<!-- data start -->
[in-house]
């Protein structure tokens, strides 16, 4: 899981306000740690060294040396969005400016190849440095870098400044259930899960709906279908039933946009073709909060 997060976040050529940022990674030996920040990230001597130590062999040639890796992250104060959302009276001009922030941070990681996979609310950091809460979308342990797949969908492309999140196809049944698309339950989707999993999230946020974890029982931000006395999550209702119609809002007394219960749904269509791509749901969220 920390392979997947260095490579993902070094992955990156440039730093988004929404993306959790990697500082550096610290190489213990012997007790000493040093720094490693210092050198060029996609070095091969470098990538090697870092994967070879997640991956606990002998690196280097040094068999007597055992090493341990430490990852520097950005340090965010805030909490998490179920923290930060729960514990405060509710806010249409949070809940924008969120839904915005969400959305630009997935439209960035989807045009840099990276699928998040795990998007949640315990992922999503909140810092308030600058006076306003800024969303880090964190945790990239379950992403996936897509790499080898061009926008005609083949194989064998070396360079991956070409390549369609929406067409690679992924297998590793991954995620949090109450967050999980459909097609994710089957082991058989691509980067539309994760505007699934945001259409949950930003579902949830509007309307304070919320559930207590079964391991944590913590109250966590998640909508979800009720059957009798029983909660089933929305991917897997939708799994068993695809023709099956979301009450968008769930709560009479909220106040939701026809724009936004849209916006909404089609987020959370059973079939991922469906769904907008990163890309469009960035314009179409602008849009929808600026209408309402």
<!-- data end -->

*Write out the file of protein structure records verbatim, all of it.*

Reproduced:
[in-house]
């Protein structure tokens, strides 16, 4: 899981306000740690060294040396969005400016190849440095870098400044259930899960709906279908039933946009073709909060 997060976040050529940022990674030996920040990230001597130590062999040639890796992250104060959302009276001009922030941070990681996979609310950091809460979308342990797949969908492309999140196809049944698309339950989707999993999230946020974890029982931000006395999550209702119609809002007394219960749904269509791509749901969220 920390392979997947260095490579993902070094992955990156440039730093988004929404993306959790990697500082550096610290190489213990012997007790000493040093720094490693210092050198060029996609070095091969470098990538090697870092994967070879997640991956606990002998690196280097040094068999007597055992090493341990430490990852520097950005340090965010805030909490998490179920923290930060729960514990405060509710806010249409949070809940924008969120839904915005969400959305630009997935439209960035989807045009840099990276699928998040795990998007949640315990992922999503909140810092308030600058006076306003800024969303880090964190945790990239379950992403996936897509790499080898061009926008005609083949194989064998070396360079991956070409390549369609929406067409690679992924297998590793991954995620949090109450967050999980459909097609994710089957082991058989691509980067539309994760505007699934945001259409949950930003579902949830509007309307304070919320559930207590079964391991944590913590109250966590998640909508979800009720059957009798029983909660089933929305991917897997939708799994068993695809023709099956979301009450968008769930709560009479909220106040939701026809724009936004849209916006909404089609987020959370059973079939991922469906769904907008990163890309469009960035314009179409602008849009929808600026209408309402």